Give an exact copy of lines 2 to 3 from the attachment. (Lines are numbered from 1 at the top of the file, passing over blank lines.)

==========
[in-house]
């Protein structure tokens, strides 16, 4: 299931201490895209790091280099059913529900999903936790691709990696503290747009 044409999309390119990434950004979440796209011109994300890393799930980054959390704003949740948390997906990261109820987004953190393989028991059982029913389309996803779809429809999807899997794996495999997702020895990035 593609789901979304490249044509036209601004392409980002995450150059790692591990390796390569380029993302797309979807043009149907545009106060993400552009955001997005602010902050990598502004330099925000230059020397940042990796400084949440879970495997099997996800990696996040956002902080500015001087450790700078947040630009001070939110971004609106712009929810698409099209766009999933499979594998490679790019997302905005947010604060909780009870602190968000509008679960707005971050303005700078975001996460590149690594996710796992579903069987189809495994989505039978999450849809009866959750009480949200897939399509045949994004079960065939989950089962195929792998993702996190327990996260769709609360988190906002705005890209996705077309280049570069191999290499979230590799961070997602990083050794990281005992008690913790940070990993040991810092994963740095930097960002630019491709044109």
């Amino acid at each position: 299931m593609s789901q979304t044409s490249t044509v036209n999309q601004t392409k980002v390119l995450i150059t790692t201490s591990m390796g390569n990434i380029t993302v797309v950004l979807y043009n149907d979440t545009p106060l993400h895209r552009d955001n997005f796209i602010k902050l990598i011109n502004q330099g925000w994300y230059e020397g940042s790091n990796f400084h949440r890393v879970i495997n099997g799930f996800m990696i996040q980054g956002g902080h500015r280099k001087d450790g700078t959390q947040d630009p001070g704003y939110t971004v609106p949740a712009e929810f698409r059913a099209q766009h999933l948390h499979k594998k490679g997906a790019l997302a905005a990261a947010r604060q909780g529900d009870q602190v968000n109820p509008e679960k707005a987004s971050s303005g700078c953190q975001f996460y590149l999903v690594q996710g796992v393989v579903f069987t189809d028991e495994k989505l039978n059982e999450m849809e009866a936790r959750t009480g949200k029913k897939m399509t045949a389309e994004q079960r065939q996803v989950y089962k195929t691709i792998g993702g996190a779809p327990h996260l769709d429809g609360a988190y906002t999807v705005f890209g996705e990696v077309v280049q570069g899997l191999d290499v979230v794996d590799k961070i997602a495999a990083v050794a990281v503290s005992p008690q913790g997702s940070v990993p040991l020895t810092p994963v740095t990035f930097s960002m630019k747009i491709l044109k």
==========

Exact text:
């Protein structure tokens, strides 16, 4: 299931201490895209790091280099059913529900999903936790691709990696503290747009 044409999309390119990434950004979440796209011109994300890393799930980054959390704003949740948390997906990261109820987004953190393989028991059982029913389309996803779809429809999807899997794996495999997702020895990035 593609789901979304490249044509036209601004392409980002995450150059790692591990390796390569380029993302797309979807043009149907545009106060993400552009955001997005602010902050990598502004330099925000230059020397940042990796400084949440879970495997099997996800990696996040956002902080500015001087450790700078947040630009001070939110971004609106712009929810698409099209766009999933499979594998490679790019997302905005947010604060909780009870602190968000509008679960707005971050303005700078975001996460590149690594996710796992579903069987189809495994989505039978999450849809009866959750009480949200897939399509045949994004079960065939989950089962195929792998993702996190327990996260769709609360988190906002705005890209996705077309280049570069191999290499979230590799961070997602990083050794990281005992008690913790940070990993040991810092994963740095930097960002630019491709044109």
């Amino acid at each position: 299931m593609s789901q979304t044409s490249t044509v036209n999309q601004t392409k980002v390119l995450i150059t790692t201490s591990m390796g390569n990434i380029t993302v797309v950004l979807y043009n149907d979440t545009p106060l993400h895209r552009d955001n997005f796209i602010k902050l990598i011109n502004q330099g925000w994300y230059e020397g940042s790091n990796f400084h949440r890393v879970i495997n099997g799930f996800m990696i996040q980054g956002g902080h500015r280099k001087d450790g700078t959390q947040d630009p001070g704003y939110t971004v609106p949740a712009e929810f698409r059913a099209q766009h999933l948390h499979k594998k490679g997906a790019l997302a905005a990261a947010r604060q909780g529900d009870q602190v968000n109820p509008e679960k707005a987004s971050s303005g700078c953190q975001f996460y590149l999903v690594q996710g796992v393989v579903f069987t189809d028991e495994k989505l039978n059982e999450m849809e009866a936790r959750t009480g949200k029913k897939m399509t045949a389309e994004q079960r065939q996803v989950y089962k195929t691709i792998g993702g996190a779809p327990h996260l769709d429809g609360a988190y906002t999807v705005f890209g996705e990696v077309v280049q570069g899997l191999d290499v979230v794996d590799k961070i997602a495999a990083v050794a990281v503290s005992p008690q913790g997702s940070v990993p040991l020895t810092p994963v740095t990035f930097s960002m630019k747009i491709l044109k």